When you walk into your local bank or credit union to open a checking account, the staff will no doubt recommend a variety of additional financial services. However, this is not merely a matter of offering better, and more extensive, services for their customers. True, it's in the bank's best interest to provide a full range of financial products and services in order to attract, and maintain, a healthy clientele. But these services are also a major source of income, and when it comes down to it your bank is usually thinking more about their bottom line than they are about yours.
One of the services you will be encouraged to sign on for is 'Overdraft Protection', a popular feature attached to many mid-tier and upper-tier checking accounts. Overdraft protection offers some very real benefits to the customer, but those benefits come at a cost. Before you opt-in to an overdraft protection plan, it is important to fully understand the program and the potential pitfalls.
What is an Overdraft?
An overdraft occurs when you write a check, make a debit card purchase, or authorize an automatic bill payment for an amount of money that exceeds the current balance of your checking or savings account. In effect, an overdraft takes your account into a negative balance, leading to checks being returned and transactions being refused due to 'non-sufficient funds' (NSF).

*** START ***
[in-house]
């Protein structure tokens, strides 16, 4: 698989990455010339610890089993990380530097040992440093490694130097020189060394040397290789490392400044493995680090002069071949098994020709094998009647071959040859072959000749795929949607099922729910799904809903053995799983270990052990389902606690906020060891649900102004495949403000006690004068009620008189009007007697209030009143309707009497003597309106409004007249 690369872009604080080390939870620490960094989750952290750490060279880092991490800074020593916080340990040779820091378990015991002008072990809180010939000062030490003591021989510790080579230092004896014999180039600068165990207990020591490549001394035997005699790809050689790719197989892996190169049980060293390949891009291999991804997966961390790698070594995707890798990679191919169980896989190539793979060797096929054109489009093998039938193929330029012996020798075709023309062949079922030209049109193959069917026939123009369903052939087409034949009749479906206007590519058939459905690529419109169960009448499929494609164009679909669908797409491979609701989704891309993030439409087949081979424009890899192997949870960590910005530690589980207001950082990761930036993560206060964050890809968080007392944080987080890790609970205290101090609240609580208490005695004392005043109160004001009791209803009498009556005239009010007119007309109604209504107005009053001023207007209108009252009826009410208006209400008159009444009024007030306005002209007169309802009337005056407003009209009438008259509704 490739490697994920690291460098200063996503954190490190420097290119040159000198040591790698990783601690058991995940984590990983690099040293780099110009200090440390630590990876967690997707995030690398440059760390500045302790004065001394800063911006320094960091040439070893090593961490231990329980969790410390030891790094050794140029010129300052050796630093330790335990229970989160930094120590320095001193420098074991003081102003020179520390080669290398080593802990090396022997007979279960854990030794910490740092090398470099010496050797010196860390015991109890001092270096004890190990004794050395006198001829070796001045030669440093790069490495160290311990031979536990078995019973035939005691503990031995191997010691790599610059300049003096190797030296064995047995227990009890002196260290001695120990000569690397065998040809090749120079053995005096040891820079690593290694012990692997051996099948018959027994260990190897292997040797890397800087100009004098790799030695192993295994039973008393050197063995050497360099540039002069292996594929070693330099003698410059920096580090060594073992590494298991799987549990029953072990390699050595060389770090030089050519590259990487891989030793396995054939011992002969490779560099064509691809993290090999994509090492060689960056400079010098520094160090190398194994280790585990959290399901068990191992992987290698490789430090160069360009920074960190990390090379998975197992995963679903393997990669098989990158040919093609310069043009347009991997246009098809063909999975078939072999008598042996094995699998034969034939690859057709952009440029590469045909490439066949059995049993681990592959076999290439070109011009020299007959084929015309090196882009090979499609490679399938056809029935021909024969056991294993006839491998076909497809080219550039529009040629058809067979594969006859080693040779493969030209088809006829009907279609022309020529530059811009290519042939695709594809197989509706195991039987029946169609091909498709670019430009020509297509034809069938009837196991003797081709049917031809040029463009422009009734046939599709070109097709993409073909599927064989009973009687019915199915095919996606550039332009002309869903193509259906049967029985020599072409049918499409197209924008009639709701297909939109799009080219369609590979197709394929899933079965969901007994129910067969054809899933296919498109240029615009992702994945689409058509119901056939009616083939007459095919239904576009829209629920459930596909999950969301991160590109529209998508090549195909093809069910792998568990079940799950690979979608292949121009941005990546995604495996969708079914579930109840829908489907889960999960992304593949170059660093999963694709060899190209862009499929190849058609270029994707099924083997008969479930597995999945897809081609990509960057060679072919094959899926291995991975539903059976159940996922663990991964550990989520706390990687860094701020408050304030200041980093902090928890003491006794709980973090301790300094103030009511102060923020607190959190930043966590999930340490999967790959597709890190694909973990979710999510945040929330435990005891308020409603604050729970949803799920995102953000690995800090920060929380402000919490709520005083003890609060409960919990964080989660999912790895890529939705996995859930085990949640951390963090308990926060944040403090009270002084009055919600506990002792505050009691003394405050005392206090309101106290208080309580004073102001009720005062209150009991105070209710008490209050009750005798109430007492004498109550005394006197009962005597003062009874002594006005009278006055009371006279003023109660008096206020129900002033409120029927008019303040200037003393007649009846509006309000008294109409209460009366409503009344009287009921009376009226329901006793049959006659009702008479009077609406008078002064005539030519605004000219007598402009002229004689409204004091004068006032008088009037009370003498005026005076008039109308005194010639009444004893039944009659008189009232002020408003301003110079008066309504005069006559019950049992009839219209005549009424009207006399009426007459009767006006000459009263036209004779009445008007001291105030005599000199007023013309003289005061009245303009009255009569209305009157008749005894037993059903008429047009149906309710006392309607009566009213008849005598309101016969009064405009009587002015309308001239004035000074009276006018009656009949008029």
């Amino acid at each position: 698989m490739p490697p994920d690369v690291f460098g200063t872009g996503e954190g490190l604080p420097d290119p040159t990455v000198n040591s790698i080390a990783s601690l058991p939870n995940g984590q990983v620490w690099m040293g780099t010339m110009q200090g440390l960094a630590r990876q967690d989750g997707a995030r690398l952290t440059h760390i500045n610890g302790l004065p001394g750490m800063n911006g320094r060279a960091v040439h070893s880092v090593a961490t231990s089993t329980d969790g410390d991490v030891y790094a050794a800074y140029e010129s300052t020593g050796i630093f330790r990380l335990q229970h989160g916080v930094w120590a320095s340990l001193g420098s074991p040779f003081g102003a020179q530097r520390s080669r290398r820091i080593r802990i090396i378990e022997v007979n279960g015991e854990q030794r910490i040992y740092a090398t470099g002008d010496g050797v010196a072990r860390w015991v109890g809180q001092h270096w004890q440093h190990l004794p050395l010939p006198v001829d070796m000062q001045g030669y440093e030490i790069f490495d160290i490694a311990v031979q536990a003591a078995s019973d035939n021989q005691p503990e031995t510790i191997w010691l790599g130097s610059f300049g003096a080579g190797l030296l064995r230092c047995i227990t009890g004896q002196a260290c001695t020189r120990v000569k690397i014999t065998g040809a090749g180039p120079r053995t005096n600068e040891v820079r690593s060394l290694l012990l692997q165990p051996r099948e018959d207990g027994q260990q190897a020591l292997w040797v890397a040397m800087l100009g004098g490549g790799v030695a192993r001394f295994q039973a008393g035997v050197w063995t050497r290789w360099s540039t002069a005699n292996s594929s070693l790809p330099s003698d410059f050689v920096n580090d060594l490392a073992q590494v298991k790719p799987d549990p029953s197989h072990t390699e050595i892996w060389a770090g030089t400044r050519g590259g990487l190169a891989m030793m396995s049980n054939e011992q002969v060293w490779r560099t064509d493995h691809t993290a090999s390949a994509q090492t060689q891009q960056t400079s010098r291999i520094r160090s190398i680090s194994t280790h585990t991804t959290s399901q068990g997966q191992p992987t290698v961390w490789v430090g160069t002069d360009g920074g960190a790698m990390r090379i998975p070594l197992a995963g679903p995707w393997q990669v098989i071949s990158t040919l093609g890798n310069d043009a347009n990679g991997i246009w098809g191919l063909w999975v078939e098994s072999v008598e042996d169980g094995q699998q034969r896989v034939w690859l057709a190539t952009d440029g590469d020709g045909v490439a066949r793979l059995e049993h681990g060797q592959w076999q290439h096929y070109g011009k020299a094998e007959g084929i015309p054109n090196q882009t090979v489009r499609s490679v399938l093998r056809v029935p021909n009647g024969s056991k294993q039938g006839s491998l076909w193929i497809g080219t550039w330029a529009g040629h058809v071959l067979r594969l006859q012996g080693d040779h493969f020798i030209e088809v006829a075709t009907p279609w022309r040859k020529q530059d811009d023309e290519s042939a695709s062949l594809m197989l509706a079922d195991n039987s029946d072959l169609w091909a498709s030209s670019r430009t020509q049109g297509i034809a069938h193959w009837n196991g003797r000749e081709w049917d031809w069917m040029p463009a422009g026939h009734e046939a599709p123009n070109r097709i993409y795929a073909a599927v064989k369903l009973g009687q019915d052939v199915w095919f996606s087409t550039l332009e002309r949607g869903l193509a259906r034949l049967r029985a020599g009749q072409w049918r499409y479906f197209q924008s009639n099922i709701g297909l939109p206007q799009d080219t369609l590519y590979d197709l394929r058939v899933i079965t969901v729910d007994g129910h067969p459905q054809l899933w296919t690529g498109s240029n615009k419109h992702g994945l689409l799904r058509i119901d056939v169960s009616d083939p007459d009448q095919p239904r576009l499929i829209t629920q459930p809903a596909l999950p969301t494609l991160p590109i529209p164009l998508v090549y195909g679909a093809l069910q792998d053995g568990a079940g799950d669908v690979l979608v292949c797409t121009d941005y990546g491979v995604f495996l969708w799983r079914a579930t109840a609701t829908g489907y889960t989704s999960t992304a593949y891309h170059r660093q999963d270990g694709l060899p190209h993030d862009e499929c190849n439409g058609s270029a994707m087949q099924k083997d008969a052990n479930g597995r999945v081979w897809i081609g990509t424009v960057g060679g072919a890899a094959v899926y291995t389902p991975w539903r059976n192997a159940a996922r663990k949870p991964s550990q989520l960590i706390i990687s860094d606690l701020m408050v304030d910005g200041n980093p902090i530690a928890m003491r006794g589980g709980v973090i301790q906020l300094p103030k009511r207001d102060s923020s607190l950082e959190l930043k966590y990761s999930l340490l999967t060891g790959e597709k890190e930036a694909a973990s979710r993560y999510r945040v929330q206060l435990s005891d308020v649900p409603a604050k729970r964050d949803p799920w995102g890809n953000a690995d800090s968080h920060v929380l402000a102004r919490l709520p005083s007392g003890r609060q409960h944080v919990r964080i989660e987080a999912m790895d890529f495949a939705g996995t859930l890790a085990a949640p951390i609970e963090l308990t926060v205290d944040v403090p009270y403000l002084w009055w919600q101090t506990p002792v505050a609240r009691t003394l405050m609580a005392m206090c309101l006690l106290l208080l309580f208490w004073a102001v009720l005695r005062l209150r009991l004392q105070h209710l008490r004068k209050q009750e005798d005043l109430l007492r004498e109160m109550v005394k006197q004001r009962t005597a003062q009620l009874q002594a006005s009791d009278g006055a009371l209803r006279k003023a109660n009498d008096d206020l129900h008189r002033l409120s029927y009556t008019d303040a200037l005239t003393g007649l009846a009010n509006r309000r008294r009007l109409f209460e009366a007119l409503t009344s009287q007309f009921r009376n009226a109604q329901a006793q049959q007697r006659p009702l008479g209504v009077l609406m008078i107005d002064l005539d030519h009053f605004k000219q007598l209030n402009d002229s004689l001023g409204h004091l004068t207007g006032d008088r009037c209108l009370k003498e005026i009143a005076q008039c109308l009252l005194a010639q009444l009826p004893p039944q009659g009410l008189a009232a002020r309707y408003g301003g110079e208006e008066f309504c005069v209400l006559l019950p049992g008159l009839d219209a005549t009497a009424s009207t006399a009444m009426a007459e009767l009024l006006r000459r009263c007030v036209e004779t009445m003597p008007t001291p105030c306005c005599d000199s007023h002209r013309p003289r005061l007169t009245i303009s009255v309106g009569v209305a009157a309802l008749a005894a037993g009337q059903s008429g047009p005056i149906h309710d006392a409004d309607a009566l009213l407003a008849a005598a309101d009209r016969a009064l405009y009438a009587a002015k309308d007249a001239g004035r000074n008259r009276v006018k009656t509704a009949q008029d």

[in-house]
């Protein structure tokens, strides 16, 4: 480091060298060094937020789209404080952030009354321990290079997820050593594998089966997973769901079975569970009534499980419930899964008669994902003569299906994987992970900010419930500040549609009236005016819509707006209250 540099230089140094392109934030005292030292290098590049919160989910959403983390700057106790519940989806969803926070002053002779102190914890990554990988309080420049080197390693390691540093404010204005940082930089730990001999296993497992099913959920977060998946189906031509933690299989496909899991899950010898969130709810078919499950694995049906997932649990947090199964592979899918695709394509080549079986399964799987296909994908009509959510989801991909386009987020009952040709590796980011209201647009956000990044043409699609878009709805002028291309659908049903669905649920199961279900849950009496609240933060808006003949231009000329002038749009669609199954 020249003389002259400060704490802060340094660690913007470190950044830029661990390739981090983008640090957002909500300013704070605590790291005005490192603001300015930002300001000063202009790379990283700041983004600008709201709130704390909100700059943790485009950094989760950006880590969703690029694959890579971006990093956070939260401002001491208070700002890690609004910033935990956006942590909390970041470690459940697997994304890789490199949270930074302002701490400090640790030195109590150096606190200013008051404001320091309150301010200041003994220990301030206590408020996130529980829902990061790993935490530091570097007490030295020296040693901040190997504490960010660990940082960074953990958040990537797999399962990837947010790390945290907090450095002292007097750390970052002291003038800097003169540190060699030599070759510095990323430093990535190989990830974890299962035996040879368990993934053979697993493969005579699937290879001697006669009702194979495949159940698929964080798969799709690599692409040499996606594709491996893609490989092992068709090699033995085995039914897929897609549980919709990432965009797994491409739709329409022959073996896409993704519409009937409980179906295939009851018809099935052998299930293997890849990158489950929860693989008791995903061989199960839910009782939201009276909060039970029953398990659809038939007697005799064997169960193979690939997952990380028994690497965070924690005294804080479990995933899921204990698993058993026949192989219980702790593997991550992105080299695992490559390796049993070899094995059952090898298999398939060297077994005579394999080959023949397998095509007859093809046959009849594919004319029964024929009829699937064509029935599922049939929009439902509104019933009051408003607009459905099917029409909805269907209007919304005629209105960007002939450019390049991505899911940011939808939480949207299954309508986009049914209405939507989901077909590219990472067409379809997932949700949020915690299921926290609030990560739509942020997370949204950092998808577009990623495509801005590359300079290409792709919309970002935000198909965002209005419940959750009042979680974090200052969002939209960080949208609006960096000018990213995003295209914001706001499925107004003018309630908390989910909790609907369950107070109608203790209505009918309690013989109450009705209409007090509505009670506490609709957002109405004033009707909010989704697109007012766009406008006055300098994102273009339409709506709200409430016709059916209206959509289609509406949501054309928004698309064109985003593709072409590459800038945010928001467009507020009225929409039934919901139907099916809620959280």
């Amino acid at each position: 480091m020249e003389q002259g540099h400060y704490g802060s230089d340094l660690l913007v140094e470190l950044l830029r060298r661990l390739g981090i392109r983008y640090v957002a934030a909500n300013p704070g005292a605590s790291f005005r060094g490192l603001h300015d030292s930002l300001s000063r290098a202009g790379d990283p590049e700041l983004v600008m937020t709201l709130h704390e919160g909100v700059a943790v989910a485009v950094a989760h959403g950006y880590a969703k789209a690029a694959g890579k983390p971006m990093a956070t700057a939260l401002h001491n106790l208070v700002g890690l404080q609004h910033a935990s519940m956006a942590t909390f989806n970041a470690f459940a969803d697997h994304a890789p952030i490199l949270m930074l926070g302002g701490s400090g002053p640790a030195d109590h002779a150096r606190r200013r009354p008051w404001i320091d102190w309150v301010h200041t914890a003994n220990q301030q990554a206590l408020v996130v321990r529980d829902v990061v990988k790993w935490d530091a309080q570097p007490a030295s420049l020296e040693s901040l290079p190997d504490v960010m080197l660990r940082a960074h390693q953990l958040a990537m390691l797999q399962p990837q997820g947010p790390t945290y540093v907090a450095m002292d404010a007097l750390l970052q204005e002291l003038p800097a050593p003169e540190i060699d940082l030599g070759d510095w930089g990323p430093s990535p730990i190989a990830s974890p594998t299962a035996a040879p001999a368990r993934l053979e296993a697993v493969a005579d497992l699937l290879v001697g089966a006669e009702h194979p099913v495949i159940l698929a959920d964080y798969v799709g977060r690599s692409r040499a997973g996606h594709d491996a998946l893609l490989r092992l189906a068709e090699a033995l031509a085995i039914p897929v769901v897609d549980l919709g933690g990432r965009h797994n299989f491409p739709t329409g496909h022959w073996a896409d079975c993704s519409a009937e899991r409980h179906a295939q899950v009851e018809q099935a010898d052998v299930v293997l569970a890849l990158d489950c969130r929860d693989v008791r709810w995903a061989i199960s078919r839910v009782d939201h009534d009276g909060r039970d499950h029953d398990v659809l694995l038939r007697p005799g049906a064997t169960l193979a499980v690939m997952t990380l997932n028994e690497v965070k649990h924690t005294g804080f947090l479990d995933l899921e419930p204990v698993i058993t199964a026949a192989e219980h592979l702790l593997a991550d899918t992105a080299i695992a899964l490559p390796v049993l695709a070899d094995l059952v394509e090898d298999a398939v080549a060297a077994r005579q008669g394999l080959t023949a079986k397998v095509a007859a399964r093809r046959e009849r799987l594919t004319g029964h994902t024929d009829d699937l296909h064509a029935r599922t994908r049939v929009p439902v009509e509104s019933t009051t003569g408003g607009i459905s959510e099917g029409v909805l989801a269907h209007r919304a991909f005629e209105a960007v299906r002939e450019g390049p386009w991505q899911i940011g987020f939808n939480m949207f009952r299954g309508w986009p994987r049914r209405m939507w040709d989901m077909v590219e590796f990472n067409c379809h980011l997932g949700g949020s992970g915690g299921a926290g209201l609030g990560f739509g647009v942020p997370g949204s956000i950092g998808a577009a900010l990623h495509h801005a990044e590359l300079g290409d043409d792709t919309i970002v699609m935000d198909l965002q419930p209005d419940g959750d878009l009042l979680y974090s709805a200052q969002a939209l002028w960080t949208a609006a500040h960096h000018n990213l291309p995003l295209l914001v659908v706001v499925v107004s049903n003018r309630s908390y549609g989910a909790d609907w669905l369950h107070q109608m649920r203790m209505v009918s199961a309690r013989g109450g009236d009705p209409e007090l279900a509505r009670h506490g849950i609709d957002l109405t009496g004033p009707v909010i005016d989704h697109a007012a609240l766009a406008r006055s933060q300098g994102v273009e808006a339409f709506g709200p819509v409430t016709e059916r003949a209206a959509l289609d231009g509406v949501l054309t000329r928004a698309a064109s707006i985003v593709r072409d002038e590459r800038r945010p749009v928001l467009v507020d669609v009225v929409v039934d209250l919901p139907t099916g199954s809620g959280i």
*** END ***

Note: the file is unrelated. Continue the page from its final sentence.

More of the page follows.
You, Your Bank, and Overdrafts
There are three basic ways in which a bank may treat an overdraft – No Protection, Overdraft Forgiveness, and Overdraft Protection. 'No Protection' is the default position for most banks, and while you may be offered overdraft forgiveness or protection, it is up to you whether or not you sign on for the service. To help you make your decisions, a brief overview of each method is in order.
- No Protection – Banks do not allow checking or savings accounts to move into the negative, and any transaction that exceeds your current account balance will be refused, and you will be charged a fee. This fee is typically called an 'insufficient funds fee' or a 'returned item fee', and can cost upwards of $35 to $45 depending on the bank or credit union. Of course, you will also face fees from the vendor or debtor to whom you wrote the check. Those fees are governed by state law, and can range from a flat fee of $30 to $50 or 10% of the total amount of the check, whichever is greater. Unlike checks, debit card purchases can not result in an overdraft scenario. If a debit card transaction exceeds the balance in your account, it will be denied at the point of purchase and no overdraft fees can be attached.